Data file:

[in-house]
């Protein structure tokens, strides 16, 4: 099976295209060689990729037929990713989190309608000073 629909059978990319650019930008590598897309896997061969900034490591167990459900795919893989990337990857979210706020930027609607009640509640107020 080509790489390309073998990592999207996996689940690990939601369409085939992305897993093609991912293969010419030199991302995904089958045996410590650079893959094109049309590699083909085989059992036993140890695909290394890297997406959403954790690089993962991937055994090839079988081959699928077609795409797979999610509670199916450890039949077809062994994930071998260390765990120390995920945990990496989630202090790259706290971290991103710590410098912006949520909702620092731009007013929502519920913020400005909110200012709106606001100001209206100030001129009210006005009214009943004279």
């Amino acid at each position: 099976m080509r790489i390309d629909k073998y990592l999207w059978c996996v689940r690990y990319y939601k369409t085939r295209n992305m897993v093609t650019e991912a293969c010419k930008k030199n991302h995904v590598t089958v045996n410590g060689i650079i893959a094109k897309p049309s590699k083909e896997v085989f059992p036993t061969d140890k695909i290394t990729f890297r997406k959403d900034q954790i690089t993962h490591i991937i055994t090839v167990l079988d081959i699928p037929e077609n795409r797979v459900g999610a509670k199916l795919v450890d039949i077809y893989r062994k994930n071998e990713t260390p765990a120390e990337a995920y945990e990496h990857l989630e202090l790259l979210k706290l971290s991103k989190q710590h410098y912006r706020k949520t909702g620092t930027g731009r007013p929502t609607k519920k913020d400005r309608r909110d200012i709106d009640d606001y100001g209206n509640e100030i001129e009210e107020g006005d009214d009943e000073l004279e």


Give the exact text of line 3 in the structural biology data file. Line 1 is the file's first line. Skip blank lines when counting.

């Amino acid at each position: 099976m080509r790489i390309d629909k073998y990592l999207w059978c996996v689940r690990y990319y939601k369409t085939r295209n992305m897993v093609t650019e991912a293969c010419k930008k030199n991302h995904v590598t089958v045996n410590g060689i650079i893959a094109k897309p049309s590699k083909e896997v085989f059992p036993t061969d140890k695909i290394t990729f890297r997406k959403d900034q954790i690089t993962h490591i991937i055994t090839v167990l079988d081959i699928p037929e077609n795409r797979v459900g999610a509670k199916l795919v450890d039949i077809y893989r062994k994930n071998e990713t260390p765990a120390e990337a995920y945990e990496h990857l989630e202090l790259l979210k706290l971290s991103k989190q710590h410098y912006r706020k949520t909702g620092t930027g731009r007013p929502t609607k519920k913020d400005r309608r909110d200012i709106d009640d606001y100001g209206n509640e100030i001129e009210e107020g006005d009214d009943e000073l004279e």